Recall φ(n) = (p-1)(q-1)
 d from e, and φ(n)
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Private
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RSA example
1.
2.
3.
4.
5.
Select p = 17 and q = 11
Then, n = pq = 17×11 = 187.
φ(n) = (p-1)(q-1) = 16×10 = 160.
Select e relatively prime to φ(n) = 160 and less
than φ(n); e = 7.
Determine d
- de = 1 (mod 160) and d < 160,
- The correct value is d = 23, because 23 × 7 = 161 = (1 ×
160) + 1;
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Computational Aspects
 RSA builds on exponents
 Intensive operation
 Side channels
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How it works?
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Integrity and Message Authentication
 Integrity
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(e.g., download a file)
Message digest
 Message Authentication Code (MAC)
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-
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Used between two parties that share a secret key to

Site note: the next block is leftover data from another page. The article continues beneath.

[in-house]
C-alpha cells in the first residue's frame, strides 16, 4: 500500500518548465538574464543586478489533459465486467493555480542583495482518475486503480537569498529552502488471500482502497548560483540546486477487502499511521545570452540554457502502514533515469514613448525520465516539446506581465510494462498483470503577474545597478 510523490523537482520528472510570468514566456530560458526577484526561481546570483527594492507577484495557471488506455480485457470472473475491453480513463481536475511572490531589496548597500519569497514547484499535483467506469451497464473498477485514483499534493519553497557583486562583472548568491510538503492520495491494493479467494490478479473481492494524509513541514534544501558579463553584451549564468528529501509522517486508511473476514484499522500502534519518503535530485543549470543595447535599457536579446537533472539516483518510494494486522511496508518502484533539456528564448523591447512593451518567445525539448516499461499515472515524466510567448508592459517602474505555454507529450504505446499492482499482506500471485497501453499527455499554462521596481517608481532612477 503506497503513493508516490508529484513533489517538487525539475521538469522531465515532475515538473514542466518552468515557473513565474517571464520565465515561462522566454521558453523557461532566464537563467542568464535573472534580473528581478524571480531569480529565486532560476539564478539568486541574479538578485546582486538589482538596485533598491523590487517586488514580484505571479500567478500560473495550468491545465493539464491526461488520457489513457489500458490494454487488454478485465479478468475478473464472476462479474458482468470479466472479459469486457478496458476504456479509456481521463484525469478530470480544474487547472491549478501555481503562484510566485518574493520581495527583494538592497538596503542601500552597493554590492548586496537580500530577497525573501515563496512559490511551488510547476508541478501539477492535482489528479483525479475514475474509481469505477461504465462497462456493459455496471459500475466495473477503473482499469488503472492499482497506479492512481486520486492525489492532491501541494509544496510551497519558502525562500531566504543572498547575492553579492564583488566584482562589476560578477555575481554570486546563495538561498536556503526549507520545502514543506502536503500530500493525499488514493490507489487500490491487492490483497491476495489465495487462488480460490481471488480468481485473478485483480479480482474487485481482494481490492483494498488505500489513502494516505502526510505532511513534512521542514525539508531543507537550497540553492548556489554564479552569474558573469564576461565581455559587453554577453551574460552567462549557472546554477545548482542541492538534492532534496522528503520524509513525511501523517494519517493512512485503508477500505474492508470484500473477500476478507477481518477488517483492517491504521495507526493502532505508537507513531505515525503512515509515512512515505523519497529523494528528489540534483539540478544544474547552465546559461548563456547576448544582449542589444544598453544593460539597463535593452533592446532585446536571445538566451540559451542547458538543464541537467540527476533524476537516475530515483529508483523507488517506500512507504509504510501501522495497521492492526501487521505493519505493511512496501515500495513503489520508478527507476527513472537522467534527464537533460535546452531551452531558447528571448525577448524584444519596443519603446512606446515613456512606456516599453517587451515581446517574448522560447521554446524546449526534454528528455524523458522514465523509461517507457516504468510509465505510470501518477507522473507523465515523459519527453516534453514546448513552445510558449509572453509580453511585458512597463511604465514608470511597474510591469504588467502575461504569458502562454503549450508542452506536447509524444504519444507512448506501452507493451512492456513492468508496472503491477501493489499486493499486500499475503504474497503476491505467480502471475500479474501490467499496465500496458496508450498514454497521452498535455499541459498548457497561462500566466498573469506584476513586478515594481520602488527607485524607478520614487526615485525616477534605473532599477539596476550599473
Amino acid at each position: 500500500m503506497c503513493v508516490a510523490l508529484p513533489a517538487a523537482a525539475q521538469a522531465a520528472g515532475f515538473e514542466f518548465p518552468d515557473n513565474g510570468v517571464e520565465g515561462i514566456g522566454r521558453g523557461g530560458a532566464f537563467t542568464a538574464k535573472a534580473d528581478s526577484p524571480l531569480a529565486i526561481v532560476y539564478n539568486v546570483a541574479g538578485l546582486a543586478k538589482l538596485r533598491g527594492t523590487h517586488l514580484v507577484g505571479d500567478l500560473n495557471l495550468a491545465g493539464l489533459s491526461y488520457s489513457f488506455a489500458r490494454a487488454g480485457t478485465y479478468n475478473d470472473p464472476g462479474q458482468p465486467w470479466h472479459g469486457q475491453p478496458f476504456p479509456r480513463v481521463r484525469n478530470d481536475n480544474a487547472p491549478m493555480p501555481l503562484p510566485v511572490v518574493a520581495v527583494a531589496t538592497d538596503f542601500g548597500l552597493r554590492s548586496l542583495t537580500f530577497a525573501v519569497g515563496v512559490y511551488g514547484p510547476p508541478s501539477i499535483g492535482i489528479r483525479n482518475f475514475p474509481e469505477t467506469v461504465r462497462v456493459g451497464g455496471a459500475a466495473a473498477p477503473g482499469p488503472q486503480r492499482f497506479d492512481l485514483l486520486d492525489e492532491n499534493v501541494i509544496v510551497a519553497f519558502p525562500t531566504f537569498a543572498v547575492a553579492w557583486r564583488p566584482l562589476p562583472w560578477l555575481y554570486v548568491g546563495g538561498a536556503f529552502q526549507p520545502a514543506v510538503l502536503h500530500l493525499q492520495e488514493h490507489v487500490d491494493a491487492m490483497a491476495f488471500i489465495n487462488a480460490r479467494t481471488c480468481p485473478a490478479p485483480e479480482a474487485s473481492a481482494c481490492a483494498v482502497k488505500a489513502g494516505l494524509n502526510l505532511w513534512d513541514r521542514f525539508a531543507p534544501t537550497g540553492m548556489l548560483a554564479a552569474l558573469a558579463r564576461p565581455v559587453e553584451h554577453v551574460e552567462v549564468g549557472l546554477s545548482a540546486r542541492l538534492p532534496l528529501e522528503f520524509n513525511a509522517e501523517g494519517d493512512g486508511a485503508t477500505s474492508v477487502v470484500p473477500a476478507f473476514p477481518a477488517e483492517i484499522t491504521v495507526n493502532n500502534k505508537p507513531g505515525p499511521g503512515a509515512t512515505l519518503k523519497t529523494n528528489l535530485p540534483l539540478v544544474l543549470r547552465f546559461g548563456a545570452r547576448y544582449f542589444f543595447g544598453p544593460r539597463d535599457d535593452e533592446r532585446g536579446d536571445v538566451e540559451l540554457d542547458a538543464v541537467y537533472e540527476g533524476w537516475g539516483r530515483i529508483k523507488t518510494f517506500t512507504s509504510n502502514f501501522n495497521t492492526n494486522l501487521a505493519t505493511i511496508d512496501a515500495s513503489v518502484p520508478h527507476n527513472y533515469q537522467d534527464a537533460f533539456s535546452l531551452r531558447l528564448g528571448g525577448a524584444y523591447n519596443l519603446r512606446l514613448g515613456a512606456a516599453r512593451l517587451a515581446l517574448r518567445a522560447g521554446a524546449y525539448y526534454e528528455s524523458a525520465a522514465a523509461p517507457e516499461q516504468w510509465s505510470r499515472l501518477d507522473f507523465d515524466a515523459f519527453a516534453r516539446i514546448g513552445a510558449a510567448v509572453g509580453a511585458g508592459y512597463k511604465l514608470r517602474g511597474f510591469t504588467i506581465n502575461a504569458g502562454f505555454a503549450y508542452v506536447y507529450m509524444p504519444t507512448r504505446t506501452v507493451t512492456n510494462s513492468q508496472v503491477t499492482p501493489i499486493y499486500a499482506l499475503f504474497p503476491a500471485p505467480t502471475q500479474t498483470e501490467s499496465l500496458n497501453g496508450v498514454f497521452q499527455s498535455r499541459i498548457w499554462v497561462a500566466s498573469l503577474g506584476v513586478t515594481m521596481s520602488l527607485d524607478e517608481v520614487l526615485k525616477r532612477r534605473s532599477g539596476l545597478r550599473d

authenticate information exchanged between those
parties
Input is a secret key and a data block and the product
is their hash value, referred to as the MAC
An attacker who alters the message will be unable to
alter the MAC value without knowledge of the secret
key
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Digital Signatures
 The hash value of a message is encrypted with
a user’s private key. Anyone who knows the
user’s public key can verify the integrity of the
message that is associated with the digital
signature.
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Simple Hash Functions
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Essentially based on compression
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Requirements
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Applications for Hash Functions
 Passwords
Never stored in plain
- Server stores only the hash value
- Salt (same plain goes to different hash)
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 Cracking
GPUs
- Dictionary attacks